Bulgaria’s capital has a lot of stories to tell, and each historic attraction will give you a new perspective on Sofia’s complicated past. Take the churches here that have spent several centuries of their existence as mosques, the overbearing soviet architecture or the Roman history that is still being uncovered and blends with the modern city.
Many of the buildings you’ll see are from the Bulgarian Revival in the late-19th century, when the country reclaimed its independence from the Ottomans. And always to the southwest looms the monumental Vitosha Mountain.
Here are the best things to do in Sofia:
1. St. Alexander Nevski Cathedral
The scale of this building will blow you away. Inside St. Alexander Nevski has room for 10,000 people and it’s the second largest cathedral in the Balkan region.
As with a great deal of Sofia’s grand architecture, the city’s cathedral dates to the 1880s.
This was directly after the Ottomans were overthrown and the state of Bulgaria was re-established.
It was originally dedicated to the Russian soldiers that lost their lives in the course of this liberation.
When you’re inside, look up at ceiling of the main cupola, which has a mural of the Lord God Sabbath.
The crypt here is open to visitors and has a big collection of icons.
2. St. George Rotunda
The heart of ancient Serdica and the oldest building in modern Sofia, this red brick church was built all the way back in 300s.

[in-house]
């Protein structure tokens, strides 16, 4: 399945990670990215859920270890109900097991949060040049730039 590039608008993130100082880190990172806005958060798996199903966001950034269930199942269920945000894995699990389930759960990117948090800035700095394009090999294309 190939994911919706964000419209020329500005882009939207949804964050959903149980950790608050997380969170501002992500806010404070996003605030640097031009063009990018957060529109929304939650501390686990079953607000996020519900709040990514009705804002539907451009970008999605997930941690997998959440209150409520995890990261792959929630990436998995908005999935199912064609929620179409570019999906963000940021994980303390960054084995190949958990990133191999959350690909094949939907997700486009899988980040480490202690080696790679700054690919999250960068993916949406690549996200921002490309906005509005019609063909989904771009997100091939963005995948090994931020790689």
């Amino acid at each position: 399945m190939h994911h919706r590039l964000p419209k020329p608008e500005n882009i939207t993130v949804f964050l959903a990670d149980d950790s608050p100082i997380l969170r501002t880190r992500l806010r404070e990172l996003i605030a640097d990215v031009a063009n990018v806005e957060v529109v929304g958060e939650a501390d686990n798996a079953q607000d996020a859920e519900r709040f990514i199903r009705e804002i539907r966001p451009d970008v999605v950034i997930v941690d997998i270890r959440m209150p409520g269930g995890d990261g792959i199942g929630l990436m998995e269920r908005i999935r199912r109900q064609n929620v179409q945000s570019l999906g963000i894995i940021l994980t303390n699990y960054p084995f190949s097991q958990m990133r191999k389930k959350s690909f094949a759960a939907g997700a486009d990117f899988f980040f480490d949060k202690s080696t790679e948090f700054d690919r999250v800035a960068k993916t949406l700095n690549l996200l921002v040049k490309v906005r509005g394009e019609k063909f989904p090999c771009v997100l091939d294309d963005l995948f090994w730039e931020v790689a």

It’s a wonder that this building has survived unscathed for such an amount of time, and all around are interesting little details that hit home the great age of the site and civilisations that have passed though.
Step inside to view the detailed medieval frescoes that had been painted over by the Ottomans when the church was converted to a mosque in the 1600s.
These were only rediscovered and restored in the 1990s. Outside you can see the flagstones of a Roman street and other remnants of Ancient Serdica.
3. Vitosha Boulevard
The fanciest street in the city, Vitosha Boulevard is where all the posh boutiques and fashion houses are clustered.
If you’re not an upmarket shopper then you can just console yourself with those arresting views of Vitosha Mountain which is capped with a dusting of snow for much of the year and framed by the street’s tall buildings.
It’s a thoroughly pleasant place to spend a couple of hours; the cafes along the pedestrian street have outdoor seating and in recent years the lampposts, benches and kiosks have been redesigned into an elegant art nouveau style, recalling the early years of the Bulgarian Revival.
4. St. Sofia Church
It was this church that gave the city of Sofia its name in the 1300s during the Second Bulgarian Empire.
This unassuming red brick building goes right back to Byzantine times and was founded in the 500s on top of the ancient city of Serdica’s necropolis, as well as an older church from a century before.
When you visit you can see the remnants of this ancient church and the tombs that date back more than 1500 years.
For two centuries after the Ottoman invasion this was a mosque, but was abandoned after one earthquake in the 1800s brought the minaret down and another killed the Imam’s two son’s.
5. Boyana Church
On the lower slopes of Vitosha Mountain (which we’ll come to next) is this UNESCO heritage site.